So, if you have claimed to have graduated from a certain college but that college doesn’t appear in your education records – then you have clearly falsified your educational credentials!
This will be a major red flag to any employer.
After all, if you are caught being untruthful and falsifying your credentials, what else could you have been lying about?
This will make you appear completely untrustworthy and unreliable, so your employer will definitely throw out your application.
As we mentioned before, the whole point of a background check is to verify you as a real person and one way to do this is through personal references.
References are meant to be used to verify your personality to see what other past employers thought of you while you worked for them.
It’s meant to be an opportunity for your best features to shine through – your dedication to the job, your high level of quality in your work, how punctual you are.
However, sometimes, your previous bad behavior is revealed instead.
If you have had issues with your previous employers, then this can come up on a background check and paint you in a negative light to your new potential employer.
You Have Refused Consent Into A Background Check
Background checks cannot happen without your consent but if you have refused one in the past, this can come up again in the future – and make you look awfully suspicious.
In reality, this shouldn’t be the case as you have the right to refuse a background check but employers may take this as a sign that you have something to hide.
Again, this isn’t always the case but unfortunately, it’s how a lot of employers take this red flag.
You’ve Worked Lots Of Short Jobs
Just like with long gaps of unemployment in your employment history, working lots of different jobs in a short amount of time also comes up as a red flag to your new employer.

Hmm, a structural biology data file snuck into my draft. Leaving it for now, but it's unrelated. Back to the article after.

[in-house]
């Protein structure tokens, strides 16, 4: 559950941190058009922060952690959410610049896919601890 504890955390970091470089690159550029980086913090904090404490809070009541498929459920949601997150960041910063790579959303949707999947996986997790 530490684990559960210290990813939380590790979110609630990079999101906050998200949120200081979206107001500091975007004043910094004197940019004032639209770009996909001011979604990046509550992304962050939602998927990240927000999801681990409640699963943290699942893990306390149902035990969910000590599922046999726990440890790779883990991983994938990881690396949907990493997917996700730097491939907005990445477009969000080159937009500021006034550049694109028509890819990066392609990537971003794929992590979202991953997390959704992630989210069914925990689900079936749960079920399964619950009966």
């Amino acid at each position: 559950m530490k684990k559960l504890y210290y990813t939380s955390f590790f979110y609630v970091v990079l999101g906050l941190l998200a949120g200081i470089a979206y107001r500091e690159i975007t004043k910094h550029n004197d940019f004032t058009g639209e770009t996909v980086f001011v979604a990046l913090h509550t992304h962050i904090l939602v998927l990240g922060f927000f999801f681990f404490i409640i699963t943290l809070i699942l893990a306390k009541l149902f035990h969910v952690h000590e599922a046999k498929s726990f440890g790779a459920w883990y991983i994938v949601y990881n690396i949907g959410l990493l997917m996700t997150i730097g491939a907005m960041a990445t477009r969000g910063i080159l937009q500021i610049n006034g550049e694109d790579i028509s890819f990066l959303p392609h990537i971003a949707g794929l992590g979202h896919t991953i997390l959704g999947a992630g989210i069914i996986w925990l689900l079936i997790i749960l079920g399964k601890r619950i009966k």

This is because this comes across as you having an inability to hold a job down – so why would your employer bother employing you if they expect you to be gone in a matter of weeks?
So, working in a lot of jobs short-time can make you come across as flaky and inconsistent to your employer – and potentially suggest a bigger issue that makes you an unsuitable employee.
Failed Drug Screening
This is another big red flag that comes up on background checks – failing a drug screening.
A lot of companies like their employees to have a nice, squeaky clean image and drug testing can be mandatory.
However, in some industries it goes beyond employee image.
Some jobs require you to be focused and capable of operating large machinery or transport.
If you turn up to work under the influence of drugs or alcohol, then this makes you a liability for the company and a risk to the wellbeing of yourself and others.
Missing Employment Information
Our final red flag on a background check is missing employment information.
This refers to any places of work you failed to disclose earlier, especially if they are relevant to the field you are hoping to work in.
This comes up as suspicious to your employer as it suggests that you have something to hide.
Of course, this isn’t always the case as some previous places you have worked just aren’t relevant to the job you are applying for now.
However, if you fail to disclose an employment history in a relevant job, this information can be seriously suspicious in a background check.
So, those are just 9 potential red flags that can come up on a background check.
The above red flags are pretty common but there are more reasons why you could have had a red flag on your background check – so it’s important to disclose any relevant information before your background check so you come across as an honest and trustworthy employee, and explain any red flags on your own terms.